I still like this movie a great deal, even if the comedy’s lost some of it’s effect on me over the years.  When I went to look at the overall score of the movie, I was surprised to see that Rotten Tomatoes gives this movie a mere 63%.  It’s a comedy classic, for crying out loud!  For anyone to call this movie dumb only serves to show their own ignorance.  Of course it’s dumb!  It’s in the friggin title!  You’re just saying that it lived up to expectations.  I personally cannot imagine a time where I won’t have some fondness for this movie, even if I don’t laugh hysterically anymore.  You should definitely buy this movie.  Dumb and Dumber gets “Just when I thought you couldn’t possibly be any dumber, you go and do something like this … and totally redeem yourself!” out of “You can’t triple stamp a double stamp!”

Hey, peeps. Why not rate and comment on this as a favor to good ole Robert, eh? And tell your friends! Let’s make me famous!

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3 responses to “Dumb and Dumber (1994)

  1. Classic movie and still funny to this day to me. I guess it’s more because of the delivery of the lines then the content itself. I do agree that I don’t find it as funny, but I still watch it on TV even though I own it on DVD… Twice. I enjoy the edits on TV, as well. My favorite is one I saw on TBS about ten years ago. When they agree to end their friendship in the hotel room, Harry says, “You just show me where to sign!” Lloyd replies, “Right on my ass after you kiss it!” Instead of ass, he yells sandwich which is hysterical because there are eleventeen different words besides ass that would describe it, and it’s in Jim Carrey’s voice which means they actually did that voice over in anticipation of editing. Thanks for taking the time to review something you already knew you loved. I’ll give you some more soon.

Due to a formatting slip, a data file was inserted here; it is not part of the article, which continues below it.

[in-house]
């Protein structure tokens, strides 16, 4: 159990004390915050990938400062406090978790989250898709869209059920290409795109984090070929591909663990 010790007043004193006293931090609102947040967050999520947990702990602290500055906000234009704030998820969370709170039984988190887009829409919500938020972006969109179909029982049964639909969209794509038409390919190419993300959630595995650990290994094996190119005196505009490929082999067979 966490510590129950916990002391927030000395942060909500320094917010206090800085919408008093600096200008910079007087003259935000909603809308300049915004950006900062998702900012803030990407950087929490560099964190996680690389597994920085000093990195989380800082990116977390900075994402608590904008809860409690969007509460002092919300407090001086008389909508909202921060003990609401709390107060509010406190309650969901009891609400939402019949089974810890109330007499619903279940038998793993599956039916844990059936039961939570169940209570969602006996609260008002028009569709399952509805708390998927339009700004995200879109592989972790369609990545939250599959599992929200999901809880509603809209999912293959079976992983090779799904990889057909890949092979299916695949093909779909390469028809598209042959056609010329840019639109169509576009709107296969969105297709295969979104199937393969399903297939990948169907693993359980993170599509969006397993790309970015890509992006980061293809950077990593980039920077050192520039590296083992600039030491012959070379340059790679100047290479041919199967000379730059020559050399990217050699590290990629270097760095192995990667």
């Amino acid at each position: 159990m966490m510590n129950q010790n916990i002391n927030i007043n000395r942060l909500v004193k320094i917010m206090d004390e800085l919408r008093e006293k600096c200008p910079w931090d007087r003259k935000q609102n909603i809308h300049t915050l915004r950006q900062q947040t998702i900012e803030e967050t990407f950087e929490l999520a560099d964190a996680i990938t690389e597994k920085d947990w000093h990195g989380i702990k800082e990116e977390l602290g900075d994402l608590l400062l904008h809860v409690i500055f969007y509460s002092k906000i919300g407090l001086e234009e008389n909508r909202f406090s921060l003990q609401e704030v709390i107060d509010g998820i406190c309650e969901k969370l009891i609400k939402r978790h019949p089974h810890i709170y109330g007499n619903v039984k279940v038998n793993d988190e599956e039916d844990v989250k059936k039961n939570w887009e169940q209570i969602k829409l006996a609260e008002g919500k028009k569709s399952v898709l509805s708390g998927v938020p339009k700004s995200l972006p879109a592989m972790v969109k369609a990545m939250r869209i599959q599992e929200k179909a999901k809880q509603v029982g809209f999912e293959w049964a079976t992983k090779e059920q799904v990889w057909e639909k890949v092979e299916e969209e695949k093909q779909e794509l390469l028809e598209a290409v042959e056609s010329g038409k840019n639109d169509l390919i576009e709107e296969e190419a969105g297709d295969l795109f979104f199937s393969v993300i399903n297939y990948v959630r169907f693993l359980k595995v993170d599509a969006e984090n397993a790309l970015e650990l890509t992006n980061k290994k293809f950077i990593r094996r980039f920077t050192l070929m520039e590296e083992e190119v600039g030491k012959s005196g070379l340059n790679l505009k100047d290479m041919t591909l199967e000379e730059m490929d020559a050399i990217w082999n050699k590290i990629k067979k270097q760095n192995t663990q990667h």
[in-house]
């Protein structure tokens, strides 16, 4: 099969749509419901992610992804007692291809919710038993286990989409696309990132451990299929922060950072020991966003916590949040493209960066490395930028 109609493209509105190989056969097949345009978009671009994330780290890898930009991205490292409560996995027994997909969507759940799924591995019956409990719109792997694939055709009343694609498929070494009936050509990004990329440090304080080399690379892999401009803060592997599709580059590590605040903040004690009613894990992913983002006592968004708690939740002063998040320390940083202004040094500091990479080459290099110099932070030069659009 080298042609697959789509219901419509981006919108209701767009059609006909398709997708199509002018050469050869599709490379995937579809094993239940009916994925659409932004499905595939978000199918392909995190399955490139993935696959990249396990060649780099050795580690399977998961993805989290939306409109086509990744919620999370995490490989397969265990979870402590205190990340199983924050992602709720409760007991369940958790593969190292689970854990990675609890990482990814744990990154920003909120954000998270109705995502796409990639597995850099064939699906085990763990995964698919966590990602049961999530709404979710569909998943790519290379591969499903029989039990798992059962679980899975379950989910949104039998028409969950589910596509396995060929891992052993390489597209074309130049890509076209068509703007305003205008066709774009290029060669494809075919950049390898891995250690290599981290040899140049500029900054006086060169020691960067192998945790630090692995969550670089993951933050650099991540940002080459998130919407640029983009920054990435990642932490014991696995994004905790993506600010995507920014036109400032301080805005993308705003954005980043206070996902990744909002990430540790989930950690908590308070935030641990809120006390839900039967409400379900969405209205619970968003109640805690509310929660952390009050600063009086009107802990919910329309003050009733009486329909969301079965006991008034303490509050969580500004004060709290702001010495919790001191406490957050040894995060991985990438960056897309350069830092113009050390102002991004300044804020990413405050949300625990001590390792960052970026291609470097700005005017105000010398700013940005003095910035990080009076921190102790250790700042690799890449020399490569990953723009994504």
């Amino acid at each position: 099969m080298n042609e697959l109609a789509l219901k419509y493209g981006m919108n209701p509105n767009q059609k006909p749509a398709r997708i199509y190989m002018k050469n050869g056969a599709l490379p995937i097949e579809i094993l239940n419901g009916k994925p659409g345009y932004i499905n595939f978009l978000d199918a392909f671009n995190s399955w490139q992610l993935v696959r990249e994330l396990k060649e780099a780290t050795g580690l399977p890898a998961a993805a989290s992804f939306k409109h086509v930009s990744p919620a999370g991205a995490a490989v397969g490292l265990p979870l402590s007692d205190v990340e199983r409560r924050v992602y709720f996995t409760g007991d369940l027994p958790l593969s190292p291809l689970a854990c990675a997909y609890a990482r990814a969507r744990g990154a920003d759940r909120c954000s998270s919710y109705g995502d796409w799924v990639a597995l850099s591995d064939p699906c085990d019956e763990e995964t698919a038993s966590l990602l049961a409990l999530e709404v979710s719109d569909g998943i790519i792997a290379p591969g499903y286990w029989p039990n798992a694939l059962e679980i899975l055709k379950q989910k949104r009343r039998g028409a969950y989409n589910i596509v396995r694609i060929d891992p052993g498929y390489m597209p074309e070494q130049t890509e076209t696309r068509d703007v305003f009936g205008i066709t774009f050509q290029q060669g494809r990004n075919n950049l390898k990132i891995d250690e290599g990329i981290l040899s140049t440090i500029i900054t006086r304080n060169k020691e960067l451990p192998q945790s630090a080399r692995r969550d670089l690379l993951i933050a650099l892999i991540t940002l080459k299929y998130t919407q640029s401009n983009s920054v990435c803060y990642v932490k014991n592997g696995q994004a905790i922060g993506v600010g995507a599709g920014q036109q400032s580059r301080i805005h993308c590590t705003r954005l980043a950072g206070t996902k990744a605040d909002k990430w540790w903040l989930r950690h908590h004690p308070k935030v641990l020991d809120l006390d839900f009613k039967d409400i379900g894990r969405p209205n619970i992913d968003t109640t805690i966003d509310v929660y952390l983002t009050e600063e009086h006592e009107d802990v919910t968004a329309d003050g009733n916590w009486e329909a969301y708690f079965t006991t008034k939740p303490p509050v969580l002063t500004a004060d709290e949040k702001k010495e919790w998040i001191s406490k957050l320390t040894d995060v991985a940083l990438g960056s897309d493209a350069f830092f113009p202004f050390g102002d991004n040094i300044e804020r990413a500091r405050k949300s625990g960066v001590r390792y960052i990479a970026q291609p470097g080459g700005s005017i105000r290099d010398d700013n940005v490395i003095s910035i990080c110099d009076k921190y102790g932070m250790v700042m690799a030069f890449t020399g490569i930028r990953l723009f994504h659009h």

2. No shit, I just put my review up the other day, weird! I still like this, part nostalgia, but part because it’s still actually really funny. Beats 90% of the comedies coming out these days. It is still a bit sloppy though, but talk about a gag-o-rama…